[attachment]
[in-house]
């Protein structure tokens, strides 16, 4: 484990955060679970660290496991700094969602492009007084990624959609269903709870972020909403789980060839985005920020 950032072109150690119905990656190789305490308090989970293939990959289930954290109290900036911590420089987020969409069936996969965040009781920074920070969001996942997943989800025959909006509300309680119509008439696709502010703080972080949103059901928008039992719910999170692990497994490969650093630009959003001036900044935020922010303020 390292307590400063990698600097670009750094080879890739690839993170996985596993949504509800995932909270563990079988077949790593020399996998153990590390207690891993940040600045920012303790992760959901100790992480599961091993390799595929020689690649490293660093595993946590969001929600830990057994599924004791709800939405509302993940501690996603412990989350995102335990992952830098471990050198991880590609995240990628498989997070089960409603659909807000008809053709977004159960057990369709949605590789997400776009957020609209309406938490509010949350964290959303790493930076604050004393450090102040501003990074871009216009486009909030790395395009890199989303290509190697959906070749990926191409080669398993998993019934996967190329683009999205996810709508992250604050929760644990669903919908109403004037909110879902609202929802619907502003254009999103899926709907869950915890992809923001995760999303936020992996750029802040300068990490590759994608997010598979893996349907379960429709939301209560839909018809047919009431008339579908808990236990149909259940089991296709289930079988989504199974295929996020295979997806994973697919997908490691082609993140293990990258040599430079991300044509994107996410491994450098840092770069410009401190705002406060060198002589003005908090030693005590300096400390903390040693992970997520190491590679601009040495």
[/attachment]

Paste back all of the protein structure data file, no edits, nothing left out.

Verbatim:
[in-house]
């Protein structure tokens, strides 16, 4: 484990955060679970660290496991700094969602492009007084990624959609269903709870972020909403789980060839985005920020 950032072109150690119905990656190789305490308090989970293939990959289930954290109290900036911590420089987020969409069936996969965040009781920074920070969001996942997943989800025959909006509300309680119509008439696709502010703080972080949103059901928008039992719910999170692990497994490969650093630009959003001036900044935020922010303020 390292307590400063990698600097670009750094080879890739690839993170996985596993949504509800995932909270563990079988077949790593020399996998153990590390207690891993940040600045920012303790992760959901100790992480599961091993390799595929020689690649490293660093595993946590969001929600830990057994599924004791709800939405509302993940501690996603412990989350995102335990992952830098471990050198991880590609995240990628498989997070089960409603659909807000008809053709977004159960057990369709949605590789997400776009957020609209309406938490509010949350964290959303790493930076604050004393450090102040501003990074871009216009486009909030790395395009890199989303290509190697959906070749990926191409080669398993998993019934996967190329683009999205996810709508992250604050929760644990669903919908109403004037909110879902609202929802619907502003254009999103899926709907869950915890992809923001995760999303936020992996750029802040300068990490590759994608997010598979893996349907379960429709939301209560839909018809047919009431008339579908808990236990149909259940089991296709289930079988989504199974295929996020295979997806994973697919997908490691082609993140293990990258040599430079991300044509994107996410491994450098840092770069410009401190705002406060060198002589003005908090030693005590300096400390903390040693992970997520190491590679601009040495």